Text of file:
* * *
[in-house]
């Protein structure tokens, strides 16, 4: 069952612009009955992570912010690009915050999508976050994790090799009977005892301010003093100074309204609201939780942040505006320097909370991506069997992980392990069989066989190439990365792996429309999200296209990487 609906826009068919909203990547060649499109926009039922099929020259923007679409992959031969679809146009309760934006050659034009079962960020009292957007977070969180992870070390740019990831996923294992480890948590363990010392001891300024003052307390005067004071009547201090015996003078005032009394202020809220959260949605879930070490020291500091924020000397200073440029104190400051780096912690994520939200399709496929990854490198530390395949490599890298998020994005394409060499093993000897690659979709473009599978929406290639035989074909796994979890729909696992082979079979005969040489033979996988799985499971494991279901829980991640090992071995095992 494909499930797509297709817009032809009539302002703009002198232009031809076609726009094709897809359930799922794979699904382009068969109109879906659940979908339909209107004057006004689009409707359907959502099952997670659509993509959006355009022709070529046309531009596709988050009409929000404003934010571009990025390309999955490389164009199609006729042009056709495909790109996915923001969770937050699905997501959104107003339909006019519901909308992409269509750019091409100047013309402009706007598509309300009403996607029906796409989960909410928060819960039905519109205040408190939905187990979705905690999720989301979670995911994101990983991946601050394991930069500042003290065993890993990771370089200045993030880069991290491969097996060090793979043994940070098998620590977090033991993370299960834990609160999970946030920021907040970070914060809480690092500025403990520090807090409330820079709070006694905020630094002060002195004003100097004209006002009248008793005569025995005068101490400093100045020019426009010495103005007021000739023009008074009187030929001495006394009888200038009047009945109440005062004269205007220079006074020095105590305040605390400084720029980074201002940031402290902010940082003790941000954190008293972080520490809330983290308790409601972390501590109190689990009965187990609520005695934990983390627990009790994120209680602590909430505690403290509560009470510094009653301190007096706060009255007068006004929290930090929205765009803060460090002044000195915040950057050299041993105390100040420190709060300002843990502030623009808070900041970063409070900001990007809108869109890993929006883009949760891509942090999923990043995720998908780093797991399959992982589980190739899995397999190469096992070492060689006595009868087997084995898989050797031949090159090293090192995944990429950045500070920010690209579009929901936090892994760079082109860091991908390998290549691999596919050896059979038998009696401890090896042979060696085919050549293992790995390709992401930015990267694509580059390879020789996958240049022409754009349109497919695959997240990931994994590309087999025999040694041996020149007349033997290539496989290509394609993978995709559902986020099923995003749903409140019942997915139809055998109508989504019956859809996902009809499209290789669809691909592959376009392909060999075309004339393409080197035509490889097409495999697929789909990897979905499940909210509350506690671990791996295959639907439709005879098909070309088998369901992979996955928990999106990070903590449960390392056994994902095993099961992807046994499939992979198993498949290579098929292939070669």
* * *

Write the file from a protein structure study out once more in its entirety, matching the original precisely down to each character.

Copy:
[in-house]
């Protein structure tokens, strides 16, 4: 069952612009009955992570912010690009915050999508976050994790090799009977005892301010003093100074309204609201939780942040505006320097909370991506069997992980392990069989066989190439990365792996429309999200296209990487 609906826009068919909203990547060649499109926009039922099929020259923007679409992959031969679809146009309760934006050659034009079962960020009292957007977070969180992870070390740019990831996923294992480890948590363990010392001891300024003052307390005067004071009547201090015996003078005032009394202020809220959260949605879930070490020291500091924020000397200073440029104190400051780096912690994520939200399709496929990854490198530390395949490599890298998020994005394409060499093993000897690659979709473009599978929406290639035989074909796994979890729909696992082979079979005969040489033979996988799985499971494991279901829980991640090992071995095992 494909499930797509297709817009032809009539302002703009002198232009031809076609726009094709897809359930799922794979699904382009068969109109879906659940979908339909209107004057006004689009409707359907959502099952997670659509993509959006355009022709070529046309531009596709988050009409929000404003934010571009990025390309999955490389164009199609006729042009056709495909790109996915923001969770937050699905997501959104107003339909006019519901909308992409269509750019091409100047013309402009706007598509309300009403996607029906796409989960909410928060819960039905519109205040408190939905187990979705905690999720989301979670995911994101990983991946601050394991930069500042003290065993890993990771370089200045993030880069991290491969097996060090793979043994940070098998620590977090033991993370299960834990609160999970946030920021907040970070914060809480690092500025403990520090807090409330820079709070006694905020630094002060002195004003100097004209006002009248008793005569025995005068101490400093100045020019426009010495103005007021000739023009008074009187030929001495006394009888200038009047009945109440005062004269205007220079006074020095105590305040605390400084720029980074201002940031402290902010940082003790941000954190008293972080520490809330983290308790409601972390501590109190689990009965187990609520005695934990983390627990009790994120209680602590909430505690403290509560009470510094009653301190007096706060009255007068006004929290930090929205765009803060460090002044000195915040950057050299041993105390100040420190709060300002843990502030623009808070900041970063409070900001990007809108869109890993929006883009949760891509942090999923990043995720998908780093797991399959992982589980190739899995397999190469096992070492060689006595009868087997084995898989050797031949090159090293090192995944990429950045500070920010690209579009929901936090892994760079082109860091991908390998290549691999596919050896059979038998009696401890090896042979060696085919050549293992790995390709992401930015990267694509580059390879020789996958240049022409754009349109497919695959997240990931994994590309087999025999040694041996020149007349033997290539496989290509394609993978995709559902986020099923995003749903409140019942997915139809055998109508989504019956859809996902009809499209290789669809691909592959376009392909060999075309004339393409080197035509490889097409495999697929789909990897979905499940909210509350506690671990791996295959639907439709005879098909070309088998369901992979996955928990999106990070903590449960390392056994994902095993099961992807046994499939992979198993498949290579098929292939070669």